Tuesday, April 10, 2007

2007 Science and Engineering Visualization Challenge:

About a month and a half remain before time runs out (May 31st 2007) for submissions to the 2007 Science and Engineering Visualization Challenge jointly hosted by the National Science Foundation (NSF) and journal Science.

From the blurb on their site:
You can do science without graphics. But it’s very difficult to communicate it in the absence of pictures. Indeed, some insights can only be made widely comprehensible as images. How many people would have heard of fractal geometry or the double helix or solar flares or synaptic morphology or the cosmic microwave background, if they had been described solely in words? Judges appointed by the NSF and the journal Science will select winners in each of five categories: photographs, illustrations, informational graphics, interactive media and non-interactive media. The winners will be published in a special section of the Sept. 28, 2007 issue of the journal Science and Science Online and on the NSF Web site.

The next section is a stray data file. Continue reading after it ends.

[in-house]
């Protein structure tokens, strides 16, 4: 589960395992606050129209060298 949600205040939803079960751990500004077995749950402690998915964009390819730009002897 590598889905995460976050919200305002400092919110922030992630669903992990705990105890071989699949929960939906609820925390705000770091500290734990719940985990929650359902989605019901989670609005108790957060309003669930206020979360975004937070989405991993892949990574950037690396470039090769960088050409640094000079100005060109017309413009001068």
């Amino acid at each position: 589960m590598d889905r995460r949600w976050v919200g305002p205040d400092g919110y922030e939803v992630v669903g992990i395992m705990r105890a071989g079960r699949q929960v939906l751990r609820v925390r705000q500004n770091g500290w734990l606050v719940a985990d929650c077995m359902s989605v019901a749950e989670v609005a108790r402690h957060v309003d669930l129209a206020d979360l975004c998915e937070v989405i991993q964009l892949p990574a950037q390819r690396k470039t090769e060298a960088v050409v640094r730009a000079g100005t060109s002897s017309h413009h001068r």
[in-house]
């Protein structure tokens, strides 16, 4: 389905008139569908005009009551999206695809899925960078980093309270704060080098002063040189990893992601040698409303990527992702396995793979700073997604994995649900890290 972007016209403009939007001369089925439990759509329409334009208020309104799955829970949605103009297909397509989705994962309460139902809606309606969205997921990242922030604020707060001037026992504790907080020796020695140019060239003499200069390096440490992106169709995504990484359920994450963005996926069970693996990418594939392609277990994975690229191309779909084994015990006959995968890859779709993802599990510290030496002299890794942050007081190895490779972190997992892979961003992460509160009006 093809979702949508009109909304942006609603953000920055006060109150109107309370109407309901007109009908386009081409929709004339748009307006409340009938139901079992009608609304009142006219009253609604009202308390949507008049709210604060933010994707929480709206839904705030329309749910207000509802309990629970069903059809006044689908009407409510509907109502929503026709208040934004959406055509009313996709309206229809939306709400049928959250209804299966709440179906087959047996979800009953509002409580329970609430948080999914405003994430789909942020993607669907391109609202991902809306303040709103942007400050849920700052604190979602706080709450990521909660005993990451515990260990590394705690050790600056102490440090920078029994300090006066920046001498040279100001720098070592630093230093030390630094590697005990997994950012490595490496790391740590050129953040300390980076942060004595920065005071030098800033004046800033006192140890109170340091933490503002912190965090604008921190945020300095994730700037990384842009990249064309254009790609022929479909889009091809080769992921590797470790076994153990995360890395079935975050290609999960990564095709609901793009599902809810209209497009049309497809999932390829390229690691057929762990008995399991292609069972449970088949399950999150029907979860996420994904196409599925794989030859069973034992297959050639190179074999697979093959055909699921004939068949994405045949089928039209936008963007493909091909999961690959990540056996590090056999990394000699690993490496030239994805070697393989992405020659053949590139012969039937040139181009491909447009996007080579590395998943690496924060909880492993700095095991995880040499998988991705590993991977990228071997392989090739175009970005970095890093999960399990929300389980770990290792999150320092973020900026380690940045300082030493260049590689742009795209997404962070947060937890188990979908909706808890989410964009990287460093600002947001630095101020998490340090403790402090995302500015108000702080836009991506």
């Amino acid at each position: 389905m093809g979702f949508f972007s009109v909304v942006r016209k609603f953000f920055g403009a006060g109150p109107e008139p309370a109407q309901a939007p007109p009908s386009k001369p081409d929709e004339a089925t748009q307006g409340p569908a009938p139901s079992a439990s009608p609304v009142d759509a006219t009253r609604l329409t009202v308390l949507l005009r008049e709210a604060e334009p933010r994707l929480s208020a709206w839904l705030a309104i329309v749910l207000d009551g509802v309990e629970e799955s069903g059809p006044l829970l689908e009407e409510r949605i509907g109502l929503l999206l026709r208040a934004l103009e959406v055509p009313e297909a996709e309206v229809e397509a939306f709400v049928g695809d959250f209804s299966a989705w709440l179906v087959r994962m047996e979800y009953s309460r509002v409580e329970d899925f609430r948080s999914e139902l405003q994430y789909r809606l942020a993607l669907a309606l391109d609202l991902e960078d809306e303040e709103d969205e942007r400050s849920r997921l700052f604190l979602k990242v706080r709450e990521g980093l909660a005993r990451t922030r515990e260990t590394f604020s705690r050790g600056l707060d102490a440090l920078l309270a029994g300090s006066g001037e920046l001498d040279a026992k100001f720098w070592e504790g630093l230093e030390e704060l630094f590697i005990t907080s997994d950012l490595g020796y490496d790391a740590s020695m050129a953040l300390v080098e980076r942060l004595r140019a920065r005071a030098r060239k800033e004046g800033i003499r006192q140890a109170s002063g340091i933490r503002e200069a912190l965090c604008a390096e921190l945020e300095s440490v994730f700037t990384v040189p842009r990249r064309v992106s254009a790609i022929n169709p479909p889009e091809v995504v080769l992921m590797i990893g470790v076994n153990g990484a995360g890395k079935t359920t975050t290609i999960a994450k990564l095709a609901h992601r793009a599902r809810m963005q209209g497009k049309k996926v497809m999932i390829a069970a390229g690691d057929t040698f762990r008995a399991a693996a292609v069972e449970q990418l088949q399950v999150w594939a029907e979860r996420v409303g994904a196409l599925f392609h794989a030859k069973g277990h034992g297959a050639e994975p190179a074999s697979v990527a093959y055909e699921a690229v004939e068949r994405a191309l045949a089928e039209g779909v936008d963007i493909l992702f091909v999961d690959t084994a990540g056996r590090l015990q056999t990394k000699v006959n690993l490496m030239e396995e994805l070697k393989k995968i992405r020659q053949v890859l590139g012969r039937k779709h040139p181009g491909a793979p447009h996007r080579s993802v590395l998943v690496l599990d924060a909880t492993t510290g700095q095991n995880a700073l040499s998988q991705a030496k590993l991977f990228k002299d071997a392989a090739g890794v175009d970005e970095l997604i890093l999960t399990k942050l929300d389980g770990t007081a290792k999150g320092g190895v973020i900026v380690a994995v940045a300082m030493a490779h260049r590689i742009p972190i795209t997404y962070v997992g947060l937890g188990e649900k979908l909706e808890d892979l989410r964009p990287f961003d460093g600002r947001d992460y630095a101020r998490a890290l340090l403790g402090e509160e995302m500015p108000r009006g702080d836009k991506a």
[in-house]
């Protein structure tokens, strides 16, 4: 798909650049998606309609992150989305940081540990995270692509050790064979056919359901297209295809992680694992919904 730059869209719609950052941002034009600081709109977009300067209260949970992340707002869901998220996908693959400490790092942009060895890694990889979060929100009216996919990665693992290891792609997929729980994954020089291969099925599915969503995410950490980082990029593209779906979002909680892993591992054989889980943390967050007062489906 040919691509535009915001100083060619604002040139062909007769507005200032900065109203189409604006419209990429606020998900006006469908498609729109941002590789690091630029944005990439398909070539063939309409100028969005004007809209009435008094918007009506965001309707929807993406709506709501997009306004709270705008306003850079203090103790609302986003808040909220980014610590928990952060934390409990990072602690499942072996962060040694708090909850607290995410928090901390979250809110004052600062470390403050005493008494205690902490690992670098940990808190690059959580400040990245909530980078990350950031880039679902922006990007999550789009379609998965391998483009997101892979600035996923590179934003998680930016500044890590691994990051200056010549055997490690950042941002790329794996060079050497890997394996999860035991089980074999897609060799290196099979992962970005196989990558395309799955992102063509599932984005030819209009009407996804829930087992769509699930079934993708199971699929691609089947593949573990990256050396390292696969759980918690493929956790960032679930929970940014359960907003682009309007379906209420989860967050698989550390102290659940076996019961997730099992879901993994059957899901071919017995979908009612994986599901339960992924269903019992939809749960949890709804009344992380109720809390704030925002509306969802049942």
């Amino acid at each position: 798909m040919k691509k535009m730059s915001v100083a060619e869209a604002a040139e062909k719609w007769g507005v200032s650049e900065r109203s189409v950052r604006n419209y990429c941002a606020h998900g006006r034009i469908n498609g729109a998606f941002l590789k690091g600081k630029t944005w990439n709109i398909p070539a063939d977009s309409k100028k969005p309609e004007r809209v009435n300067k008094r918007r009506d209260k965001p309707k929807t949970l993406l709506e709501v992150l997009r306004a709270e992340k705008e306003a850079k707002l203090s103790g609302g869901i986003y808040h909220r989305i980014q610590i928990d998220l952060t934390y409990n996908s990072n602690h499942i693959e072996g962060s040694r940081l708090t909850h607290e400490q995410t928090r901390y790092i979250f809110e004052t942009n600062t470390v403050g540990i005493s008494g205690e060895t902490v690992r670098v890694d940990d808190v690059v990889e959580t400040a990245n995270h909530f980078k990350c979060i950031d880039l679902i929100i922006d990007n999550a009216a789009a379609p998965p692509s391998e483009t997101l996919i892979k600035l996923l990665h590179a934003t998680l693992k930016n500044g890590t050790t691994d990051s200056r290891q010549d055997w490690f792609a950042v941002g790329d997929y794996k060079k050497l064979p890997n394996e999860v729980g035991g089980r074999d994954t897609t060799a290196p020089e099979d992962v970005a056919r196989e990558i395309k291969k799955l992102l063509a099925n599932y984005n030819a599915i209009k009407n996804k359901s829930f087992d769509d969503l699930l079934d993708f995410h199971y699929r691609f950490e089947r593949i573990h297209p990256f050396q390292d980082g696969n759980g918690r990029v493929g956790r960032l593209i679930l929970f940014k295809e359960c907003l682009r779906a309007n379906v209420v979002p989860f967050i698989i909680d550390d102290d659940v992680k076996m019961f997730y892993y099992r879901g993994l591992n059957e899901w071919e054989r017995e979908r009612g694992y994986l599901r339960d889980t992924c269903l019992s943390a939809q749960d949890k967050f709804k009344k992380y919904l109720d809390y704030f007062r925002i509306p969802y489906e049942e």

I really enjoyed their previous years submissions (2006 here and 2005 here)

Image above: 'The Synapse Revealed'
Credit: Graham Johnson, Graham Johnson Medical Media (I very much liked his portfolio)
Description: Deep inside the brain, a neuron prepares to transmit a signal to its target. To capture that expectant, fleeting moment with painstaking detail, science illustrator Graham Johnson based his elegant, highly accurate drawing on ultra-thin micrographs of sequential brain slices. The brain contains billions of neurons, whose network of chemical messages form the basis of all thought, movement and behavior. Johnson’s illustration tells the story of one such signal, a synaptic millisecond that is both eye-catching and accurate in scale and shape.

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